Take me to Texas, on the open range
The Rio Grande is in my veins
It’s heaven there and so my prayer
Is that you’ll take me anywhere in Texas
The only home I know
I’m a child of the Alamo and the Yellow Rose
So when I go
If you were ever curious what it would be like if Dr. Seuss wrote a country song, then give a good long listen to "It Takes All Kinds." This one is just catchy and FUN.

"Everything I See" is another must. A son is singing a song about his father who recently died. This one would also make a great single, I think.

This was the album that "inspired" the project in the first place.


© 2016 Becky Laney of Becky's Book Reviews

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38. CBCA Shortlist: The Flywheel by Erin Gough. Ampersand Prize Winner


I bought this in ebook while listening to the author at Reading Matters last year, as well as a copy for the library. I never got past the first few pages, for no special reason. 

And today I read the lot, finishing a few minutes ago. It's one of those "just one more chapter" books. It was a Saturday and the book was on the CBCA shortlist, so... 

It has a lot of charm and humour. It reminds me, oddly, of one of Will Kostakis's novels, without the Greek family or the gay boy. This one is about being a gay girl and trying to run the family restaurant to give her Dad a chance to have a break and an overseas holiday after years of no holidays and a wife who left him for another man and moved from Sydney to Melbourne. But Del(short for Delilah)has troubles when the manager is deported over visa issues and she can't find another one.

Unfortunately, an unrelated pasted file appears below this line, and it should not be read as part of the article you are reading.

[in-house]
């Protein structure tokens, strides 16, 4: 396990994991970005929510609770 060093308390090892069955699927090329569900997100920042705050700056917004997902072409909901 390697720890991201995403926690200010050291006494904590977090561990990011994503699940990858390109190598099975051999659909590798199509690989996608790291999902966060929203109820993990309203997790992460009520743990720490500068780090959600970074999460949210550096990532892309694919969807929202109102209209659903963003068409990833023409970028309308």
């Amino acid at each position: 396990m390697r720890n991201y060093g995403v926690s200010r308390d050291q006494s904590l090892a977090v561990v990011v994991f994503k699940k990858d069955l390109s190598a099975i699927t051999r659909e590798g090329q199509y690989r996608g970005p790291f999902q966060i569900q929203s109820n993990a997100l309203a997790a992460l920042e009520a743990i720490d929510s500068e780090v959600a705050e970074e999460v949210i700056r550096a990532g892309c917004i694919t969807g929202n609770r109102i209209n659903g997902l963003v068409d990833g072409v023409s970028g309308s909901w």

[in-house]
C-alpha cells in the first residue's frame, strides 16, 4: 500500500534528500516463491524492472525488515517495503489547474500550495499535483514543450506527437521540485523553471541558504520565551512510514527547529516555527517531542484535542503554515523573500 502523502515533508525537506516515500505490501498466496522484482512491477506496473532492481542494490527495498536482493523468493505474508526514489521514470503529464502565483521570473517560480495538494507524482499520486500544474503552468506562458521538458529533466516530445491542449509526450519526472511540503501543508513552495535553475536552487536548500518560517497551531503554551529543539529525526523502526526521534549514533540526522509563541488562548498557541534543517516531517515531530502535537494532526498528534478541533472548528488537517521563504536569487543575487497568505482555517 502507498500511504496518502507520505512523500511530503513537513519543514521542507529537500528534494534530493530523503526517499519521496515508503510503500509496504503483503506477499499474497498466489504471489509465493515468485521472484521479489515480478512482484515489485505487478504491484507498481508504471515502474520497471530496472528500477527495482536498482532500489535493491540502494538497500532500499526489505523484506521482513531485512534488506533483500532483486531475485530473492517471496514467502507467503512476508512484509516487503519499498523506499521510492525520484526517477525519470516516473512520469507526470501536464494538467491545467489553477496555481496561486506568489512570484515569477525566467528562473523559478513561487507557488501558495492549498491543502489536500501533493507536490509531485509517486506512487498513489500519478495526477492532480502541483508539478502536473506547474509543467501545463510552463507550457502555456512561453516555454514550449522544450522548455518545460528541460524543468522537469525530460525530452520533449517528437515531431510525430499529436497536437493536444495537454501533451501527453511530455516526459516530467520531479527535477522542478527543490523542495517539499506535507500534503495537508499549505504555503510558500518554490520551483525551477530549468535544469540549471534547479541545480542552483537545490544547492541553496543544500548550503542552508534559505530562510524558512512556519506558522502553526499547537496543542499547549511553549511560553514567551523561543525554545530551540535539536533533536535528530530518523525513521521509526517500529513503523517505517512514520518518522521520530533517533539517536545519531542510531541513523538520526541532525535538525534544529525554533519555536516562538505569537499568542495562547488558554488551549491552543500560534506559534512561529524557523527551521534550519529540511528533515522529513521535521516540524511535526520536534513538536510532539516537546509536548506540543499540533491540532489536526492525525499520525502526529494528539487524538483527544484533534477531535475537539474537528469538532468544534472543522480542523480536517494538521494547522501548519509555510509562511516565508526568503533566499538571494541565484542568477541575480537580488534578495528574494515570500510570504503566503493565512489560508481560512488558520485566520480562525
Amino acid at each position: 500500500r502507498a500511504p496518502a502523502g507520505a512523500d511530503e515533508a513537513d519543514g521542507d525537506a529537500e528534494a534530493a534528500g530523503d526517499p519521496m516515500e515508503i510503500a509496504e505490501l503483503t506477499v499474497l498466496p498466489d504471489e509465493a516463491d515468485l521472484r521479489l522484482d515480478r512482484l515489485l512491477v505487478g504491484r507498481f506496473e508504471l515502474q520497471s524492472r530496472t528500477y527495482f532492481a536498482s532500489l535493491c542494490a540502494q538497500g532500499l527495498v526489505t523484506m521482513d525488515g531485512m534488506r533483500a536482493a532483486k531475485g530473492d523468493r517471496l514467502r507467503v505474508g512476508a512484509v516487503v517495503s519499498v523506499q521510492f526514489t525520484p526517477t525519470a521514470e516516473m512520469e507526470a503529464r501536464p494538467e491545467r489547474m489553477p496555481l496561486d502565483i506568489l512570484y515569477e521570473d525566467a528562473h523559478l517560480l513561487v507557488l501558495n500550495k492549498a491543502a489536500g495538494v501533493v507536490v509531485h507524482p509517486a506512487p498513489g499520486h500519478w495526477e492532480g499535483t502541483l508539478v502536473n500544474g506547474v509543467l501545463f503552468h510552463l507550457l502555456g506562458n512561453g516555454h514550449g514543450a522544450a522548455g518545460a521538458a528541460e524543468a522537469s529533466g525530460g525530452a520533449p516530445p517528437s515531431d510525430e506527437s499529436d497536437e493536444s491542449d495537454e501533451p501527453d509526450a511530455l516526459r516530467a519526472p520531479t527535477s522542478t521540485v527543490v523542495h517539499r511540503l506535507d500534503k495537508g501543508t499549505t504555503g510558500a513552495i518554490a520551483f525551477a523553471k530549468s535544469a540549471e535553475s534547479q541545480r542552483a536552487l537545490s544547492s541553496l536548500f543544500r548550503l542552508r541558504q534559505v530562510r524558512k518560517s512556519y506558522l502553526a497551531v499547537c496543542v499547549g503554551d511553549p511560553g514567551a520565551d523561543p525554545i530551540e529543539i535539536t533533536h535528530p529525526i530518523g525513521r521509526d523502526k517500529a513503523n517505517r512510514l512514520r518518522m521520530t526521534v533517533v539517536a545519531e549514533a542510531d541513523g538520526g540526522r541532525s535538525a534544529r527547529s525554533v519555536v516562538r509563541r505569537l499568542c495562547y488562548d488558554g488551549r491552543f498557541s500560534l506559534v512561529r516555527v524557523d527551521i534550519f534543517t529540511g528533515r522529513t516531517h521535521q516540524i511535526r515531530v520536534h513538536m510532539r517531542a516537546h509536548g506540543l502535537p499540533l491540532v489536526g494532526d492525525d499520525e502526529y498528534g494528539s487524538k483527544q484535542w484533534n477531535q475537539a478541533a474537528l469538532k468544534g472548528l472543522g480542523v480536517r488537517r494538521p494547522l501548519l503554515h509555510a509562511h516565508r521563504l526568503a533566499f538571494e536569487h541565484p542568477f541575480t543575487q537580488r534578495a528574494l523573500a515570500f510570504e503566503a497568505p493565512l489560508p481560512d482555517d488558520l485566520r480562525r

Like the vengeful barista she had to sack when he was lazy and stole money. Like the franchise cafe competing with hers. And then there's her friend Charlie who has moved in to hide from the police after he punched out the father of a young woman he had a crush on. And the beautiful flamenco dancer Rosa whom she watches performing at the tapas bar across the road every night from her window. And the bullying at school for being gay and having had a romance with a girl who is now denying it and telling everyone who will listen that Del had the wrong idea about her. 

Somehow, despite all the disasters, and a case of insta-love, the book is funny, the voice delightful. 

I'll be interested to see how the book will go over with our students. They don't seem to mind the gay boy books - Will Kostakis and David Levithan's books go over quite well in our library, though usually after a teacher recommendation. One of our boys is currently reading and enjoying The Sidekicks, but then, he's a Kostakis fan in general. It was so nice to be able to introduce them last year at Reading Matters when Will came over to say hi. 

I'm sure there are some girls out there not admitting to their sexuality, but I don't know. Even if they aren't around at my school, there's plenty for everyone. 

Interestingly, if Cloudwish was a love letter to Melbourne, this novel is a tribute to Sydney. I've been in Glebe, where it's set, in the YHA, probably the hostel mentioned in it. It's a fairly posh suburb near the sea. I haven't been to the library which the characters campaign to save, but you can check it out in Google Images. It has tourists wanting a bus to Bondi beach, Rose Bay, where two of my nieces live, Central Station and Redfern. You don't have to live there to be able to picture it. 

This novel won the Ampersand Prize given annually by Hardie Grant Egmont for a debut novel.